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Excessive Facebook use can damage relationships, study suggests

Date:
June 6, 2013
Source:
University of Missouri-Columbia
Summary:
Individuals who use Facebook excessively are far more likely to experience Facebook–related conflict with their romantic partners, which then may cause negative relationship outcomes including emotional and physical cheating, breakup and divorce.

Facebook and other social networking web sites have revolutionized the way people create and maintain relationships. However, new research shows that Facebook use could actually be damaging to users' romantic relationships. Russell Clayton, a doctoral student in the University of Missouri School of Journalism, found that individuals who use Facebook excessively are far more likely to experience Facebook-related conflict with their romantic partners, which then may cause negative relationship outcomes including emotional and physical cheating, breakup and divorce.

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In their study, Clayton, along with Alexander Nagurney, an instructor at the University of Hawaii at Hilo, and Jessica R. Smith, a doctoral student at St. Mary's University in San Antonio, surveyed Facebook users ages 18 to 82 years old. Participants were asked to describe how often they used Facebook and how much, if any, conflict arose between their current or former partners as a result of Facebook use. The researchers found that high levels of Facebook use among couples significantly predicted Facebook-related conflict, which then significantly predicted negative relationship outcomes such as cheating, breakup, and divorce.

"Previous research has shown that the more a person in a romantic relationship uses Facebook, the more likely they are to monitor their partner's Facebook activity more stringently, which can lead to feelings of jealousy," Clayton said. "Facebook-induced jealousy may lead to arguments concerning past partners. Also, our study found that excessive Facebook users are more likely to connect or reconnect with other Facebook users, including previous partners, which may lead to emotional and physical cheating."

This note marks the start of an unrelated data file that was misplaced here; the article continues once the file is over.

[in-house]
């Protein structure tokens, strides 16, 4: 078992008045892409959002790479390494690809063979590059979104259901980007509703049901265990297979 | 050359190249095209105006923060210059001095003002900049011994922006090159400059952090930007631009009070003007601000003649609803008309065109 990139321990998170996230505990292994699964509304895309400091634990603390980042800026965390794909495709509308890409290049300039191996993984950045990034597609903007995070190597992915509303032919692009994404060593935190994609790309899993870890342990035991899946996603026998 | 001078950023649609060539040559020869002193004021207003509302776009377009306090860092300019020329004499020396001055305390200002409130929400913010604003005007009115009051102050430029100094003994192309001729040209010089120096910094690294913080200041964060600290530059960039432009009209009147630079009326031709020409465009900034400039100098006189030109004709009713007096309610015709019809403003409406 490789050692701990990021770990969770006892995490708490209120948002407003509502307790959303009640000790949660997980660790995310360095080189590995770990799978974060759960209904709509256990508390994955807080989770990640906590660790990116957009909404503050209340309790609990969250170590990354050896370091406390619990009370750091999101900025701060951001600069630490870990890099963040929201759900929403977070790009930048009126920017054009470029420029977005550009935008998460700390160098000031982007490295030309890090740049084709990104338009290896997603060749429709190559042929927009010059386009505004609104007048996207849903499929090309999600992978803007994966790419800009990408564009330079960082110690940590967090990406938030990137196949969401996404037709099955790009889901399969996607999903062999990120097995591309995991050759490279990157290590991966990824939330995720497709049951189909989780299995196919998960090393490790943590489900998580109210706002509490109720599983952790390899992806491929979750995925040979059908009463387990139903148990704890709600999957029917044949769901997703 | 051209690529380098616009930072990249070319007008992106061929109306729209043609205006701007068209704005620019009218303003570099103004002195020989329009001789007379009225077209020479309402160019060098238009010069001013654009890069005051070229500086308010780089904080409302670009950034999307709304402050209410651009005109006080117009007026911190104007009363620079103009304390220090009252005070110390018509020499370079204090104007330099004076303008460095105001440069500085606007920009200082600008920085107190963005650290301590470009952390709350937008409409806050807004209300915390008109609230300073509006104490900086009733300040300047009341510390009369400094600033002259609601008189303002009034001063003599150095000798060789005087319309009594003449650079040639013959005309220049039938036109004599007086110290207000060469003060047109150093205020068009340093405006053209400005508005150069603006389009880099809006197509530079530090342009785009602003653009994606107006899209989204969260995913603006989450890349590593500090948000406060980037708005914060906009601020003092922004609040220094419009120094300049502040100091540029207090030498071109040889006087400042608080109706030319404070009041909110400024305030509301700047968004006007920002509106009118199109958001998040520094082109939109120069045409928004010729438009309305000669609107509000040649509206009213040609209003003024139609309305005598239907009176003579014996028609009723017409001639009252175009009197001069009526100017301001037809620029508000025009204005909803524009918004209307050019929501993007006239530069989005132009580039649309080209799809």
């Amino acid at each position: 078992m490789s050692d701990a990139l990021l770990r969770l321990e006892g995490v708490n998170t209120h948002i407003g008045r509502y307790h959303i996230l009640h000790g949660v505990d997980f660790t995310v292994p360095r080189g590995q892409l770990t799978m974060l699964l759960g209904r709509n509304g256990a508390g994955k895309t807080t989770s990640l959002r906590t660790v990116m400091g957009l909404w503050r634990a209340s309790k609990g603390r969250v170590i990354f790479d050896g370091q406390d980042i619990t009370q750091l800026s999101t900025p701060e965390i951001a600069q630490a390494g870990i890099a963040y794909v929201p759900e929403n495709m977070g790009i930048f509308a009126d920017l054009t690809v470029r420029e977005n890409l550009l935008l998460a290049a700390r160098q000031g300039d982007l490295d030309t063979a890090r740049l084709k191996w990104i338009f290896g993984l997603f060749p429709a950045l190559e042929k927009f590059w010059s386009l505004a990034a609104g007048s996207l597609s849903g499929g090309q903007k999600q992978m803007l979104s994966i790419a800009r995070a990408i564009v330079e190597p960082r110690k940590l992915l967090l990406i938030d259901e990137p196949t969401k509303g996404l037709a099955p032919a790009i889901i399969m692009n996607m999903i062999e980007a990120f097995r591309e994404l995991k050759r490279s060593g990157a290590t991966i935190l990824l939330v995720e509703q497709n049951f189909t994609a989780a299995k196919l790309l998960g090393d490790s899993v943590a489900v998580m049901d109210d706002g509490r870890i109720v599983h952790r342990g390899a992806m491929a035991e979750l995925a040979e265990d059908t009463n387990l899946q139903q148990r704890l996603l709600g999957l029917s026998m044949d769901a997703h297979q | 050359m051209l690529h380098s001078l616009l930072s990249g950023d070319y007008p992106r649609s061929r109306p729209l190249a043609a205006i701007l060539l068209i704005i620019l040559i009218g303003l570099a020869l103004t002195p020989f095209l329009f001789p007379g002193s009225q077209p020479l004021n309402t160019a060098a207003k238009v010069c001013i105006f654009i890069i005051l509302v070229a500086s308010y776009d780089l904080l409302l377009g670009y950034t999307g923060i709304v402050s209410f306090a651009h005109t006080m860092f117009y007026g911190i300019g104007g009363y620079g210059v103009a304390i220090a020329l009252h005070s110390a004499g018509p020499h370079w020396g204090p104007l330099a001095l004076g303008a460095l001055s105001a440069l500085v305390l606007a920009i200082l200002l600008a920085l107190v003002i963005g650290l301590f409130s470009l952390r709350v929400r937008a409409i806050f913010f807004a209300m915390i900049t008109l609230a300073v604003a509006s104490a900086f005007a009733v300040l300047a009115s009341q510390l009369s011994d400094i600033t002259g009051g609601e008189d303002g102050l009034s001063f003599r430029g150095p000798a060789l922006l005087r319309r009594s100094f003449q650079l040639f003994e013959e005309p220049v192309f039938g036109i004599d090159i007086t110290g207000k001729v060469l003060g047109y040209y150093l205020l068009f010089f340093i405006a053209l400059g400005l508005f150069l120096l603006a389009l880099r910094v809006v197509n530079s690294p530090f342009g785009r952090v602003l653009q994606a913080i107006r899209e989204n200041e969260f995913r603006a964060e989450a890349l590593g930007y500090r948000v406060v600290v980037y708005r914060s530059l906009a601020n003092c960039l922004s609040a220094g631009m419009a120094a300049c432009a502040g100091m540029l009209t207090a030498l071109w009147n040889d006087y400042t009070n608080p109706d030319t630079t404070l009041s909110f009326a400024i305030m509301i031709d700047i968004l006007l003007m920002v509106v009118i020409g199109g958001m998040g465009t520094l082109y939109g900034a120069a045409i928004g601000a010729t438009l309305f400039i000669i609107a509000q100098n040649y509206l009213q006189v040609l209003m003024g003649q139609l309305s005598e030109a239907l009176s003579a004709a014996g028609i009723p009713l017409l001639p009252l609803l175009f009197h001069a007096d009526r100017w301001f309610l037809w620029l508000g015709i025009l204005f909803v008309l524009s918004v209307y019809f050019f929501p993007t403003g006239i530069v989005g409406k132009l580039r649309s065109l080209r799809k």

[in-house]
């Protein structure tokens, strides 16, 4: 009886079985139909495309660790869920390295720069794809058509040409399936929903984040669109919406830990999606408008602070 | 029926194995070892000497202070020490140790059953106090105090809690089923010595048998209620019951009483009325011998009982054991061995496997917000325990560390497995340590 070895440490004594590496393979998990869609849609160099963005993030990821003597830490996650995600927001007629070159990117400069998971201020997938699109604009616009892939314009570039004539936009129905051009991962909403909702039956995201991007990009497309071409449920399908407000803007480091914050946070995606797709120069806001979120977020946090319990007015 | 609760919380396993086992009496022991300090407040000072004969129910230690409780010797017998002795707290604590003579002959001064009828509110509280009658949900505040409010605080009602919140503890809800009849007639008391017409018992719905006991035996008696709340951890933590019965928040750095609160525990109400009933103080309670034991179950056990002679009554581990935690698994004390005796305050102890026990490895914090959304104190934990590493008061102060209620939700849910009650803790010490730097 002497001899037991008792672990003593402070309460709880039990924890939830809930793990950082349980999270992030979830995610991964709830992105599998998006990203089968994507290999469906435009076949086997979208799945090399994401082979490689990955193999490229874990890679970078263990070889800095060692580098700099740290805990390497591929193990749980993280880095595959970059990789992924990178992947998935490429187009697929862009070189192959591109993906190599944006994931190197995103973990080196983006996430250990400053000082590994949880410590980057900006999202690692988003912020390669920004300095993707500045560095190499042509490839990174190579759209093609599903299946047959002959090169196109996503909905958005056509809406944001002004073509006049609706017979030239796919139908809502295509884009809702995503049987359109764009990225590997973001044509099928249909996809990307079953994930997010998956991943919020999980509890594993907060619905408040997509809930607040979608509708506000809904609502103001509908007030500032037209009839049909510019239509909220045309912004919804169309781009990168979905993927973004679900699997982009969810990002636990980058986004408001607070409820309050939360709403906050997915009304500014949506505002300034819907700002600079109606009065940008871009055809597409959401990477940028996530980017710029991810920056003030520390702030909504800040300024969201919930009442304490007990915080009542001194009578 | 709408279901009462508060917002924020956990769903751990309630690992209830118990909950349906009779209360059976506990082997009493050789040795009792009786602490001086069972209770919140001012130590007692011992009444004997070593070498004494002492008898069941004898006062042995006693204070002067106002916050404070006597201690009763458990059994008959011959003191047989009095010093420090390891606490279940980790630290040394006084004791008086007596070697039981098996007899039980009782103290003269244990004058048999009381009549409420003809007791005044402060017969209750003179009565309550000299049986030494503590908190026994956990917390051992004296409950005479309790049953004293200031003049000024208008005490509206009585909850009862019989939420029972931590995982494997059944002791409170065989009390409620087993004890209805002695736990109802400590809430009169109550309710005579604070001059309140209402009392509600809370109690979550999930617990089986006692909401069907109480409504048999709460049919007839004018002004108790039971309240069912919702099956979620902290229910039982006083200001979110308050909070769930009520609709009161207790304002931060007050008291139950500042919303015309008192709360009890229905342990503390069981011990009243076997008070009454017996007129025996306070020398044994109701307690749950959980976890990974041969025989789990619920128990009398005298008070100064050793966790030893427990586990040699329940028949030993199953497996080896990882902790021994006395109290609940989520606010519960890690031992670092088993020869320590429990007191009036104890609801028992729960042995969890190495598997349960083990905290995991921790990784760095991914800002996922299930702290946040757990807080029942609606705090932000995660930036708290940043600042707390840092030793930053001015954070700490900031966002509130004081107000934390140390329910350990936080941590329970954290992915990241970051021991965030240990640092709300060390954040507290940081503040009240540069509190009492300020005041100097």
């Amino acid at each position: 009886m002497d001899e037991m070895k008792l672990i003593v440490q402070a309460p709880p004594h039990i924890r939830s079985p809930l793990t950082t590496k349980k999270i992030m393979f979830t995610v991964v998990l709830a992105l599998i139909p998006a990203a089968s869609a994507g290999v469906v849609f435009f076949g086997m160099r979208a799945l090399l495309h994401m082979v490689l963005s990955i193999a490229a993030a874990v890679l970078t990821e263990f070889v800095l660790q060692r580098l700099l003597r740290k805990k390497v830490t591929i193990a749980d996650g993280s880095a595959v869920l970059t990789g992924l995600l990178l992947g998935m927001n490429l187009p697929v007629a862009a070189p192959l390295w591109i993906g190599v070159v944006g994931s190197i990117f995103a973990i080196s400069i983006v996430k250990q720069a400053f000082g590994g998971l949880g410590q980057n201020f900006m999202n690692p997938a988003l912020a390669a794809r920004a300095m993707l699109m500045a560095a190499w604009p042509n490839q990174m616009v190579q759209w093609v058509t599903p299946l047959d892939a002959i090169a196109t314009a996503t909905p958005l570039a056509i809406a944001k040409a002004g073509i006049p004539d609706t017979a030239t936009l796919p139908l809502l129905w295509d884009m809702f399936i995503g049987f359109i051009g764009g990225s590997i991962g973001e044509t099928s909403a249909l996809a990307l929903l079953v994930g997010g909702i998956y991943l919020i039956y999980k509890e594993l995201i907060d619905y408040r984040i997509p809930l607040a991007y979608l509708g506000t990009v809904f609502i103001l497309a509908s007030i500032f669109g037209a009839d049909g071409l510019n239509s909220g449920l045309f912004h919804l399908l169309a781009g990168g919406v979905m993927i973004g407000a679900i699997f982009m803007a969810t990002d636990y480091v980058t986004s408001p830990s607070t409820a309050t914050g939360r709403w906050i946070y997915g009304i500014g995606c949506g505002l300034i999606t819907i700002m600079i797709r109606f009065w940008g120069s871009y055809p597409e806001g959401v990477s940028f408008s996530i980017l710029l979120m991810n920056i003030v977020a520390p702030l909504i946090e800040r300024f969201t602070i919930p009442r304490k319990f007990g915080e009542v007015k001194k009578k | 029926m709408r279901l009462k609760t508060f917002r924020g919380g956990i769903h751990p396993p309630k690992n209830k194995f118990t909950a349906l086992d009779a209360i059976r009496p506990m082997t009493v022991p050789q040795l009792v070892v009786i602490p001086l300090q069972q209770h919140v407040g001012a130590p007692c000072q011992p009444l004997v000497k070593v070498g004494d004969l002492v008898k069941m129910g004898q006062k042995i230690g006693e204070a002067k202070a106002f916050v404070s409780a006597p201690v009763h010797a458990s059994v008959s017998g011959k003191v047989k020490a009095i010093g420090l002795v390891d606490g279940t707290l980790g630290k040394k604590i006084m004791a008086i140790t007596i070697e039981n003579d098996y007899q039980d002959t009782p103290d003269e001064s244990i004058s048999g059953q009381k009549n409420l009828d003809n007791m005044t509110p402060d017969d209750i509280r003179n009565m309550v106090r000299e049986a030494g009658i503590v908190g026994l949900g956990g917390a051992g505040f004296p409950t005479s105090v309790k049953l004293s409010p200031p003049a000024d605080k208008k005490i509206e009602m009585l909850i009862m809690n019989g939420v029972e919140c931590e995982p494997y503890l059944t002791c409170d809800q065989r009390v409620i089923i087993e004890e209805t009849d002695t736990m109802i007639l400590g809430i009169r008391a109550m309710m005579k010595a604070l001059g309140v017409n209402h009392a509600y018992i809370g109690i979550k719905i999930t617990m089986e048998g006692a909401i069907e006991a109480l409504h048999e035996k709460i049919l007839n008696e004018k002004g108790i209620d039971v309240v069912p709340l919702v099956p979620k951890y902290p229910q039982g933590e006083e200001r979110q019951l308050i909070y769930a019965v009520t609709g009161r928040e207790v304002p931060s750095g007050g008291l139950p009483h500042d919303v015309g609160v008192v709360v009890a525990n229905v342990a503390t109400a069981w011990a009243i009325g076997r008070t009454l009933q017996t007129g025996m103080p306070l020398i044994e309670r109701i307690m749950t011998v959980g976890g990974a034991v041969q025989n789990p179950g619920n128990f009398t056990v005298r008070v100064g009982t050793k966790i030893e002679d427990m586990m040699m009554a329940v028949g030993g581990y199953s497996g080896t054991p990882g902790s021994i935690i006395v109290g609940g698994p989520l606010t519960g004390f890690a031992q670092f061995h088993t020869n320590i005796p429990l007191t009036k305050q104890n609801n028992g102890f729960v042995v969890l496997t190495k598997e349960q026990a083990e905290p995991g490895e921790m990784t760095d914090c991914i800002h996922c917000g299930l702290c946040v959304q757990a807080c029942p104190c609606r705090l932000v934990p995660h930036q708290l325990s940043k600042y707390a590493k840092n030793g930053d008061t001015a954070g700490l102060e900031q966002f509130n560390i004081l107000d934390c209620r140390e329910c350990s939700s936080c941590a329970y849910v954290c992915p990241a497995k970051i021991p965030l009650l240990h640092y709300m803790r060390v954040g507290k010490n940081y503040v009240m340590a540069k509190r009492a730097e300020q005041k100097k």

Clayton says this trend was particularly apparent in newer relationships.

"These findings held only for couples who had been in relationships of three years or less," Clayton said. "This suggests that Facebook may be a threat to relationships that are not fully matured. On the other hand, participants who have been in relationships for longer than three years may not use Facebook as often, or may have more matured relationships, and therefore Facebook use may not be a threat or concern."

In order to prevent such conflict from arising, Clayton recommends couples, especially those who have not been together for very long, to limit their own personal Facebook use.

"Although Facebook is a great way to learn about someone, excessive Facebook use may be damaging to newer romantic relationships," Clayton said. "Cutting back to moderate, healthy levels of Facebook usage could help reduce conflict, particularly for newer couples who are still learning about each other."

This study is forthcoming in the Journal of Cyberpsychology, Behavior and Social Networking.


Story Source:

The above story is based on materials provided by University of Missouri-Columbia. Note: Materials may be edited for content and length.


Journal Reference:

  1. Russell B. Clayton, Alexander Nagurney, Jessica R. Smith. Cheating, Breakup, and Divorce: Is Facebook Use to Blame? Cyberpsychology, Behavior, and Social Networking, 2013; 130607071844007 DOI: 10.1089/cyber.2012.0424

Cite This Page:

University of Missouri-Columbia. "Excessive Facebook use can damage relationships, study suggests." ScienceDaily. ScienceDaily, 6 June 2013. <www.sciencedaily.com/releases/2013/06/130606140857.htm>.
University of Missouri-Columbia. (2013, June 6). Excessive Facebook use can damage relationships, study suggests. ScienceDaily. Retrieved February 1, 2015 from www.sciencedaily.com/releases/2013/06/130606140857.htm
University of Missouri-Columbia. "Excessive Facebook use can damage relationships, study suggests." ScienceDaily. www.sciencedaily.com/releases/2013/06/130606140857.htm (accessed February 1, 2015).

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